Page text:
I refuse to call this a tragic accident, which is what I have seen it described as. I call it what it is. Vehicular Homicide. I have perused our local newspapers since then. Of course, since we had a major weather event, everything else has taken a back seat to dealing with plowing roads and making it possible to move more and more cars around the city again, and all of the police departments' energies have been re-allocated, so something like investigating a manslaughter becomes a thing of non-importance. This seems to be a trend in my community and it saddens me. I did manage to come across this photograph of Paul Ratliff in the Seattle Times, along with a nice article about him.

photo from Seattle Times - Marie Bolstad

I have sat and studied this photograph a lot over the past few weeks, contemplating what Paul's Christmas would have been like. Would he have been sitting at home like me, staring out the window as more and more snow piled up on his street, wondering when he was going to be able to ride his bike again? Would he have been pacing back and forth through the house like a caged animal, just chomping at the bit to get back out there on his bike? Would he have been cruising the internet scheming on ways to make it so he could ride his bike in bad weather?

Something that has been a bit odd for me is that as I rode to work the day after finding out about this uninvestigated and unpunished homicide, I kept wondering if there was something Paul could have done to make himself more visible. What part did he play in his own death? I found myself falling into the same trap that many motorists seem to put us in. WHY do we instantly blame the victim?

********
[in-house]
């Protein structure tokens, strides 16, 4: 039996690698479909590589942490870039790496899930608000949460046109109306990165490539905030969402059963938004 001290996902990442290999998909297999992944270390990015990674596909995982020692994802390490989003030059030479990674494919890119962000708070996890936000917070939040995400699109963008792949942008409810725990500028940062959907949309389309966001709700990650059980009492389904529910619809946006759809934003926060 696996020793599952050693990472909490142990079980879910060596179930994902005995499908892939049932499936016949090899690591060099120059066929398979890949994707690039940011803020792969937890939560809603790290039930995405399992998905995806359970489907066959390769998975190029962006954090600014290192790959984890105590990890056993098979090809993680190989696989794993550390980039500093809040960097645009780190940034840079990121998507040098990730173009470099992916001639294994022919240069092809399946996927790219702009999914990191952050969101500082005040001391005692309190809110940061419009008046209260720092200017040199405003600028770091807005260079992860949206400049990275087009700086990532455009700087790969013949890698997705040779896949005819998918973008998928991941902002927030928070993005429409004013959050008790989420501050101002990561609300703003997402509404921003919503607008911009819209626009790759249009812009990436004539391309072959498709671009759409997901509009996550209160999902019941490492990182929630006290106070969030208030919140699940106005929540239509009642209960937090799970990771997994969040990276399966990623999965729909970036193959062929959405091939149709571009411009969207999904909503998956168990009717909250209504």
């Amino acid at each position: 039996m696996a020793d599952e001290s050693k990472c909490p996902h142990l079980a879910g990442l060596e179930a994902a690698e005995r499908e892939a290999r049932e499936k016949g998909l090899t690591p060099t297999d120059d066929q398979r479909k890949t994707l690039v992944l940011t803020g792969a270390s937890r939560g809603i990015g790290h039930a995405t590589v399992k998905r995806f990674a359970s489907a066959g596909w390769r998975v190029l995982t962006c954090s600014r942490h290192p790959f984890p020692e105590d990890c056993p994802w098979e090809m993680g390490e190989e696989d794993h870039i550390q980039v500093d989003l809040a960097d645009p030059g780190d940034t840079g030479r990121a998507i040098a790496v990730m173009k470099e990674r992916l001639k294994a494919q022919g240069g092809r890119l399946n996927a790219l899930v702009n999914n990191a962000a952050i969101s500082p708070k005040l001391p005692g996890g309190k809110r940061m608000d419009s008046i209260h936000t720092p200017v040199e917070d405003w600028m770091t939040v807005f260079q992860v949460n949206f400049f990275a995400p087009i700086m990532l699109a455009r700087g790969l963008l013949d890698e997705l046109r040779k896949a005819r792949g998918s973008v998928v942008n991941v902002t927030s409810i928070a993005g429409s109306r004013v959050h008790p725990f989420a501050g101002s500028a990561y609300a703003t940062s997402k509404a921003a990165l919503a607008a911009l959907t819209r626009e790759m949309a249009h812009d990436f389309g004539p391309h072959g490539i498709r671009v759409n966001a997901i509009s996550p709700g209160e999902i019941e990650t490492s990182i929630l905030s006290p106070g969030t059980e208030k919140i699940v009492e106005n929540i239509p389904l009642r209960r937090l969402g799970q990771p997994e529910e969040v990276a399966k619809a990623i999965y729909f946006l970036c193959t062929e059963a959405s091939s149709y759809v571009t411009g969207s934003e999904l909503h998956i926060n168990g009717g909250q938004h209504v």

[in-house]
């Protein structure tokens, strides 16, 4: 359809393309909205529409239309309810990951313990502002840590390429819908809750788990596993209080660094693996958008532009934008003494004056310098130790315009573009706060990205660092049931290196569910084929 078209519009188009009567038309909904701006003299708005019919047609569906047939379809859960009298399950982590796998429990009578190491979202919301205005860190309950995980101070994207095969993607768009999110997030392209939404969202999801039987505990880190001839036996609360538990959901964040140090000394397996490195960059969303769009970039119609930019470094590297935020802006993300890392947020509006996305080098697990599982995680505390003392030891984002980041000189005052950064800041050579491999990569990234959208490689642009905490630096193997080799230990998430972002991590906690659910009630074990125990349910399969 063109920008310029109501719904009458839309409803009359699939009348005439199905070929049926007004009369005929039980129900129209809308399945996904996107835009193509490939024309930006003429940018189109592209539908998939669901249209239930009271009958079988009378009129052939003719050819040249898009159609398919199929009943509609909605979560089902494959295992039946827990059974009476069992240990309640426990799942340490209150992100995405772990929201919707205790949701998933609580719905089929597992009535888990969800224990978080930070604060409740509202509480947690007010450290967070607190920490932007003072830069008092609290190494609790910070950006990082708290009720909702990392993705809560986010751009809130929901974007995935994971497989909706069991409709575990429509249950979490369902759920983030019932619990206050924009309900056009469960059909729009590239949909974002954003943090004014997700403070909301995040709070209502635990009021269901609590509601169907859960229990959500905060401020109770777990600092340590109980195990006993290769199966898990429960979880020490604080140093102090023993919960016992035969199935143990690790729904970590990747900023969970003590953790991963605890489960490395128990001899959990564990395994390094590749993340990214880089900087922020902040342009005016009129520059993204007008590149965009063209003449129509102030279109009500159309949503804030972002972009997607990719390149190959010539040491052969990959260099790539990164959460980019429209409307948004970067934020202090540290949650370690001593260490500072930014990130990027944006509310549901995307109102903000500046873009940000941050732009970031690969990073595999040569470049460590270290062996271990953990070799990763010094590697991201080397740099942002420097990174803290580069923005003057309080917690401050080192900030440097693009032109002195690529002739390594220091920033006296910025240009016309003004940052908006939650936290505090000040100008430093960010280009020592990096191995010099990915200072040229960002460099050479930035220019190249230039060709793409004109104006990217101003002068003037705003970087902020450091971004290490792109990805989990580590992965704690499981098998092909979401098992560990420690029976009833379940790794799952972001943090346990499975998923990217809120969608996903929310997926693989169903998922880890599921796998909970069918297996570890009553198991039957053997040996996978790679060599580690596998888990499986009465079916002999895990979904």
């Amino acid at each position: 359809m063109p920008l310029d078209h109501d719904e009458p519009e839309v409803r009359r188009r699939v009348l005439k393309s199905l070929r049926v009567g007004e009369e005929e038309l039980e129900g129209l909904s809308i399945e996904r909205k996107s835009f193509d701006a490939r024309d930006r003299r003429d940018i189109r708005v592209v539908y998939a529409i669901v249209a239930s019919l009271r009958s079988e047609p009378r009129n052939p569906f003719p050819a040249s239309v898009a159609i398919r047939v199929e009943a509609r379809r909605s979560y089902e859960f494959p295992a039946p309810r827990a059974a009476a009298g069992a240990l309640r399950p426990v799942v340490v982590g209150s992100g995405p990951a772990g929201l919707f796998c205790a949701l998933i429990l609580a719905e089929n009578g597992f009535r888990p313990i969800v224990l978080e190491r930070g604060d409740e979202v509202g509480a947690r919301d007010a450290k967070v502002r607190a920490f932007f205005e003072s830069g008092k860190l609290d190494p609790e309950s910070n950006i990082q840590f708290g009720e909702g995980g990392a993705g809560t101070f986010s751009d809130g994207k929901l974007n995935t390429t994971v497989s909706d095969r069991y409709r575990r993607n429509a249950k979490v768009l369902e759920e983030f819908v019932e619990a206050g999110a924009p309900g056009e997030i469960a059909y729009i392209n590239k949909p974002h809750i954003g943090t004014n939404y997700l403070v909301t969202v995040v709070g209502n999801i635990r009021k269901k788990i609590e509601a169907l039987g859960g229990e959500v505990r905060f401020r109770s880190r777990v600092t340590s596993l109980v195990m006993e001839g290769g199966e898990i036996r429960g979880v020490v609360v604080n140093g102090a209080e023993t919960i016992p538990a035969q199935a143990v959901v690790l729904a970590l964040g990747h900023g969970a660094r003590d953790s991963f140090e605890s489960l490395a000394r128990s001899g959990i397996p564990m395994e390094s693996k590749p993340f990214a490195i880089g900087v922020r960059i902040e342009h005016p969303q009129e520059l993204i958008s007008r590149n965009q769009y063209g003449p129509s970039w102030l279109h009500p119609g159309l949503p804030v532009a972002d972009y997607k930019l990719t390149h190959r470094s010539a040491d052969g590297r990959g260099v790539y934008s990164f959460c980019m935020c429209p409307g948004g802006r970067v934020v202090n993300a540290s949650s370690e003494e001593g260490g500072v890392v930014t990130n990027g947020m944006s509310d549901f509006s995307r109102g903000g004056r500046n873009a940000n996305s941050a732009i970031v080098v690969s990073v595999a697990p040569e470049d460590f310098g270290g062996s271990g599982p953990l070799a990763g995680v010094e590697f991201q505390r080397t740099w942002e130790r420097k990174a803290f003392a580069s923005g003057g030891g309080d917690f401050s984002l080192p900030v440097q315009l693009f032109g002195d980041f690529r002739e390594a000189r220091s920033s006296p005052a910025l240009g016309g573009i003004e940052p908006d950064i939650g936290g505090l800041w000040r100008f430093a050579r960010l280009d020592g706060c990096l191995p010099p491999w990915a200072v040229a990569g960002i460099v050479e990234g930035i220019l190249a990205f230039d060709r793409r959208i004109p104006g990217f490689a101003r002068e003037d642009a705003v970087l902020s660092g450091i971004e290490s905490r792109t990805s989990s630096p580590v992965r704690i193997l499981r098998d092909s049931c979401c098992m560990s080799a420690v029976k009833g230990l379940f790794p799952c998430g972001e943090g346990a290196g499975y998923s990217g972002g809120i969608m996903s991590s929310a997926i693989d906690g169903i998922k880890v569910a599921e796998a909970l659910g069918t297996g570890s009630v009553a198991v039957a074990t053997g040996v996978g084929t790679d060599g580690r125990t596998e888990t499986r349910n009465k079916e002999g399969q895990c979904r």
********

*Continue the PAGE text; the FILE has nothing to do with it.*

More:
And then I started to feel anger. Anger at the police for failing to make certain that the driver who was responsible was cited and appropriately charged. Anger at the driver who failed to recognize and appropriately respond to an obstacle in front of him and in the process kill another innocent man. Anger at the insensitive assholes who posted in the newspaper every bit of vitriolic hatred toward people on bicycles they could muster from the privacy of their computer keyboard. Finally, anger at myself for falling victim to the same prejudice that I want others to rise above.

Today, I'm on a week of vacation. Shortly after lunch, I strapped on my helmet, cinched up my cycling shoes, put on my reflective rain jacket, kissed my loving wife goodbye and headed south from my ordinary little home on a ride to my mother-in-law's house. Normally, I would ride along Lake Washington to Renton, but today, I was once again thinking of Paul Radliff, and how his life was cut short at the hands of a careless and inattentive man. As I rode down Cloverdale, the light turned green and I went through the intersection and turned right onto Renton Avenue South. There are three steep hills to get to the top of the hill in Skyway, and no hills if I ride around the base. Today, instead of turning onto Henderson and going along the lake, I rode up the hill. I rode up and up and up, thinking of Paul with each rotation of my pedals. It was all I could do not to cry. It was all I could do not to scream at every car that went by me. I know it isn't their fault. I know I shouldn't be angry at everyone in a car, and I'm really not. But today, I rode for Paul. I rode in his honor and in his memory.